“We did it! The FCC just voted to stop the slow lane!”
This is good news. It’s amazing news.
“The stakes couldn’t have been higher. With so many websites based in the US, the future of the entire Internet hung in the balance.”
A year ago, the open internet looked doomed. The huge bully corporations that monopolize cable and wireless provision announce plans for a two-speed internet: fast for those who could pay, slow – very slow – for the rest of us.
The Federal Communications Commission, responsible for overseeing such things, is not noted for favouring public over corporate interests. Its current chair, Tom Wheeler, is a venture capitalist and former head lobbyist for both the cable and wireless industries, which worked hard behind closed doors and spent lavishly to ensure their stranglehold on the internet.
Erupting in May 2014, a small resistance grew quickly into a multi-faceted, finely coordinated international public campaign, eventually engaging more than 5 million people in protecting our internet. It worked.
On February 26 the FCC commissioners voted 3 – 2 (close, but good enough) to keep the internet open. The details are here (same story, two variations):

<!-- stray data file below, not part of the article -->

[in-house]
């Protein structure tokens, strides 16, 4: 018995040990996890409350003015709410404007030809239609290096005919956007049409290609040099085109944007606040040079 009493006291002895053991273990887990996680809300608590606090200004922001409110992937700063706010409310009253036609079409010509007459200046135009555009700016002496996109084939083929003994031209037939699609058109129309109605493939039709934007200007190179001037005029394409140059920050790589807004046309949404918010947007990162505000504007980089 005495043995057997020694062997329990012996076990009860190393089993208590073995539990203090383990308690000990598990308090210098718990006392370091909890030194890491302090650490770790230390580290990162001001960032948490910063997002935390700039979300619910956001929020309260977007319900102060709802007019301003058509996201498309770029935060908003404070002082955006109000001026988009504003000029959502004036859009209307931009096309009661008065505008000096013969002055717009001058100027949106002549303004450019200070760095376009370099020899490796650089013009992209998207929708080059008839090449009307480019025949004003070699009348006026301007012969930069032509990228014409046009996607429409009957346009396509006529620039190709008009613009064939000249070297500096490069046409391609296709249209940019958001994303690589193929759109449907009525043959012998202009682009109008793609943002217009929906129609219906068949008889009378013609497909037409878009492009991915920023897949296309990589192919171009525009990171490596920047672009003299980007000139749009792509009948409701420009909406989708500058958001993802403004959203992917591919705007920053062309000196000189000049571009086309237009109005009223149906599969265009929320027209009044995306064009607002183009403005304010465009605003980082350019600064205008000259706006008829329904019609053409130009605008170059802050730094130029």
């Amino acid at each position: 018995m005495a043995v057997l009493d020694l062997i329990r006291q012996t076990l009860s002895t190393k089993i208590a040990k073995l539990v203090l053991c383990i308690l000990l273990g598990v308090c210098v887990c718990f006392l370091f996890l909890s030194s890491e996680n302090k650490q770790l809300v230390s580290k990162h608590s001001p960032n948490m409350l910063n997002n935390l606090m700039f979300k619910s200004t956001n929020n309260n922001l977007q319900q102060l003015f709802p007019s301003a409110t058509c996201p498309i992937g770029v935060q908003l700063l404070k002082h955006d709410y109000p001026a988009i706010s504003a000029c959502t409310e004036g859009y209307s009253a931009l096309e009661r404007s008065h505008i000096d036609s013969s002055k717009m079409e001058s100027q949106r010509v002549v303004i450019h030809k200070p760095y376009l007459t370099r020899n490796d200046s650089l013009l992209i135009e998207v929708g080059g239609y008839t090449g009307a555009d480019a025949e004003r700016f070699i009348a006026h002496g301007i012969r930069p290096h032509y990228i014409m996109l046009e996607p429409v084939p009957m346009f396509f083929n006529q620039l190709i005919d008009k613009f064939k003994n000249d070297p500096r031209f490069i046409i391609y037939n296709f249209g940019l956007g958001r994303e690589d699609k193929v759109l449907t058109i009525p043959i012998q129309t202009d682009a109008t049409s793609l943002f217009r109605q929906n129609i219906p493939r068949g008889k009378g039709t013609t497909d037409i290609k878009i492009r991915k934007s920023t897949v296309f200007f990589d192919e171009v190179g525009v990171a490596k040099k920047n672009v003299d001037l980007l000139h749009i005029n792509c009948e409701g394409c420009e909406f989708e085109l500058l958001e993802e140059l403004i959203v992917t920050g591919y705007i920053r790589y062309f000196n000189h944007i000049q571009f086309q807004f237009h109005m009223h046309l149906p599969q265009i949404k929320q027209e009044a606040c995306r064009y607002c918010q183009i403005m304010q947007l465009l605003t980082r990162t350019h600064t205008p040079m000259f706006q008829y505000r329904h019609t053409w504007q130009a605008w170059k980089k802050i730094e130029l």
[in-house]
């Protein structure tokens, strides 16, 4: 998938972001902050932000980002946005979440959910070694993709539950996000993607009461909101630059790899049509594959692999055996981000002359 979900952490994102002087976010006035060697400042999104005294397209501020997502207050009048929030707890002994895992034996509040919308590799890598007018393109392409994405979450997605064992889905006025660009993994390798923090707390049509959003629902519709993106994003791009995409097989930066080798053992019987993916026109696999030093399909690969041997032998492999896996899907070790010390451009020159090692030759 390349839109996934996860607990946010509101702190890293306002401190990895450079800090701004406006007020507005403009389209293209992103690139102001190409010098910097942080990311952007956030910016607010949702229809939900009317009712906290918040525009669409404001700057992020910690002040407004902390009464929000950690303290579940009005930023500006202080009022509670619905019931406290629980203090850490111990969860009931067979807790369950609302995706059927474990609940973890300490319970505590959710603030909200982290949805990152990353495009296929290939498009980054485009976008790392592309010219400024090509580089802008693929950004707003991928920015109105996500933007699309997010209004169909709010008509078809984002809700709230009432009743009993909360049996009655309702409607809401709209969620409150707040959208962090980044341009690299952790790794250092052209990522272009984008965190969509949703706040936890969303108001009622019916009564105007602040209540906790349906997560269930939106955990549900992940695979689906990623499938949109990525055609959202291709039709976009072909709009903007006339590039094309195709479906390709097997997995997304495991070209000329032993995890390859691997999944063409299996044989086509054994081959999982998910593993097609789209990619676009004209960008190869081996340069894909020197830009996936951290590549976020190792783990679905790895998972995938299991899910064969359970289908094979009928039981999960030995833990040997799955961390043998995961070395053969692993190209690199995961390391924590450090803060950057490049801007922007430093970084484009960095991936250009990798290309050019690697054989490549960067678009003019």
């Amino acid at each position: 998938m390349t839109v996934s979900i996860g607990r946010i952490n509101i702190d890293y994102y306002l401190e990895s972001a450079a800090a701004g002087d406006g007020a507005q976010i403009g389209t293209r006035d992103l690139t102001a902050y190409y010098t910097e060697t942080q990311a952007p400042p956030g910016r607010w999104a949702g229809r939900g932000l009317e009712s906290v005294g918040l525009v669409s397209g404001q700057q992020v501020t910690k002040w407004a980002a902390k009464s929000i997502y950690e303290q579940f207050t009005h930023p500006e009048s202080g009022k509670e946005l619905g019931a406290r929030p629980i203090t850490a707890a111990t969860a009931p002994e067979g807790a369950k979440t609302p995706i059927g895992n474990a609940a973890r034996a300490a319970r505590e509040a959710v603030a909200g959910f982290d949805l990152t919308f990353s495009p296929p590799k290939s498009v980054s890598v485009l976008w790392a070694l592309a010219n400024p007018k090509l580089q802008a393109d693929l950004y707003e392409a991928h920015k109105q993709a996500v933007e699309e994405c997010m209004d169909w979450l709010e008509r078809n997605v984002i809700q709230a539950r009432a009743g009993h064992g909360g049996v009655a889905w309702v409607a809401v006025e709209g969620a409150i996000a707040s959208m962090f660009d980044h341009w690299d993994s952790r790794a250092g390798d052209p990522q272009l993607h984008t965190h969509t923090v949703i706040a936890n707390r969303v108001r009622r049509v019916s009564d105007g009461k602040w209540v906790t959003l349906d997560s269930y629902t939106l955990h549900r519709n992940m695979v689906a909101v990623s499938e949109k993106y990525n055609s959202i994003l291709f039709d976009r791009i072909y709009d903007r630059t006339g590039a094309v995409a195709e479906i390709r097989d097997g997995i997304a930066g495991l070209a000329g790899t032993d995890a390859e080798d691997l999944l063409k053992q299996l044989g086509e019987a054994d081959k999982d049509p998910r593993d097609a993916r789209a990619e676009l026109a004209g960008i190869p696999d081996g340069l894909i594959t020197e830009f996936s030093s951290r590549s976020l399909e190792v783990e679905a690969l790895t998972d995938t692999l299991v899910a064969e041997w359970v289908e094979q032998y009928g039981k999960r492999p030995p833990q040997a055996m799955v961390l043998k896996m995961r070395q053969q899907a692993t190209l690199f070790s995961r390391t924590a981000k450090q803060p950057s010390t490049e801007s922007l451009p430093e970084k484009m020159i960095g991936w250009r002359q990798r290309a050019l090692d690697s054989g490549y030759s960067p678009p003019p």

- FCC votes to protect the internet with Title II regulation. Jacob Kastrenakes, The Verge, February 26, 2015.
- FCC votes for net neutrality, a ban on paid fast lanes, and Title II: Internet providers are now common carriers, and they’re ready to sue. Jon Brodkin, Ars Technica, Feb 26, 2015.
Outraged, the bully corps leapt immediately to sue the government, and right-wingers in the US Congress obediently set about sabotaging the historic ruling. Of course.
But still, for now, we can celebrate. This is a rare victory for open communication, equity and freedom of speech.
In Canada, OpenMedia.ca led the campaign, one of many on their docket. This small but formidable grassroots organization is independent, creative and vital.
For more on what’s at stake, check out Bold Scientists, chapter 6, The Cloud.